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Field guide to red tree vole nestsAuthor(s): Damon B. Lesmeister; James K. Swingle
Source: Field guide to red tree vole nests
Publication Series: Book
Station: Pacific Northwest Research Station
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DescriptionSurveys for red tree vole (Arborimus longicaudus) nests require tree climbing because the species is a highly specialized arboreal rodent that live in the tree canopy of coniferous forests in western Oregon and northwestern California. Tree voles are associated with old coniferous forest (≥80 years old) that are structurally complex, but are often found in young forests (<80 years old) especially in unthinned young forests adjacent to old forest. Throughout much of their range tree voles primarily forage and nest in Douglas-fir (Pseudotsuga menziesii) and occasionally in grand fir (Abies grandis). The exception is in the Sitka spruce (Picea sitchensis) zone along coast of Oregon where tree voles primarily nest in and feed on Sitka spruce and western hemlock (Tsuga heterophylla). This photographic nest guide is intended to aid identification and classification of tree vole sign with minimal impact on nests. The primary users of this guide will be tree climbers who search for distinctive tree vole nest material that indicates presence.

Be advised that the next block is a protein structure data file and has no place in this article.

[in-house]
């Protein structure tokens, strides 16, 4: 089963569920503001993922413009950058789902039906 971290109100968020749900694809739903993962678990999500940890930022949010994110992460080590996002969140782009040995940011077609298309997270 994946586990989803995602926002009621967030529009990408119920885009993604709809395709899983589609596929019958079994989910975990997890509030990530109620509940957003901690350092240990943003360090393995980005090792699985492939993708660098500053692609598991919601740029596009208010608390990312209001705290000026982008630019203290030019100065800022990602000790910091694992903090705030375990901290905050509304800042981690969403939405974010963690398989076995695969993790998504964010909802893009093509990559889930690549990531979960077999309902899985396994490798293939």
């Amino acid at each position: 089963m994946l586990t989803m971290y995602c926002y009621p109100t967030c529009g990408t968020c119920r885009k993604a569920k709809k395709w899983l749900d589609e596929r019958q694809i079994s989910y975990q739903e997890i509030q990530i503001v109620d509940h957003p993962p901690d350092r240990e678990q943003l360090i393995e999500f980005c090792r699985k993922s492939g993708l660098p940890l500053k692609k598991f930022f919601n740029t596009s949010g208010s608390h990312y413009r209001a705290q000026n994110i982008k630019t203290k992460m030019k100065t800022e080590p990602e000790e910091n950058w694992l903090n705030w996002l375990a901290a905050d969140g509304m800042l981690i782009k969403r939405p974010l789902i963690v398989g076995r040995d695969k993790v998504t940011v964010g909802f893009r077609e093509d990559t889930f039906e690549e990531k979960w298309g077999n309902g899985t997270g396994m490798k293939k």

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CitationLesmeister, Damon B.; Swingle, James K. 2017. Field guide to red tree vole nests. Interagency Special Status and Sensitive Species Program. USDA Forest Service, Pacific Northwest Region and USDI Bureau of Land Management, Oregon/Washington Portland, Oregon. 41 p.
KeywordsRed tree vole, nest.
- Tree voles: an evaluation of their distribution and habitat relationships based on recent and historical studies, habitat models, and vegetation change
- Size-associated morphological variation in the red tree vole (Arborimus longicaudus)
- Susceptibility of larch, hemlock, Sitka spruce, and Douglas-fir to Phytophthora ramorum
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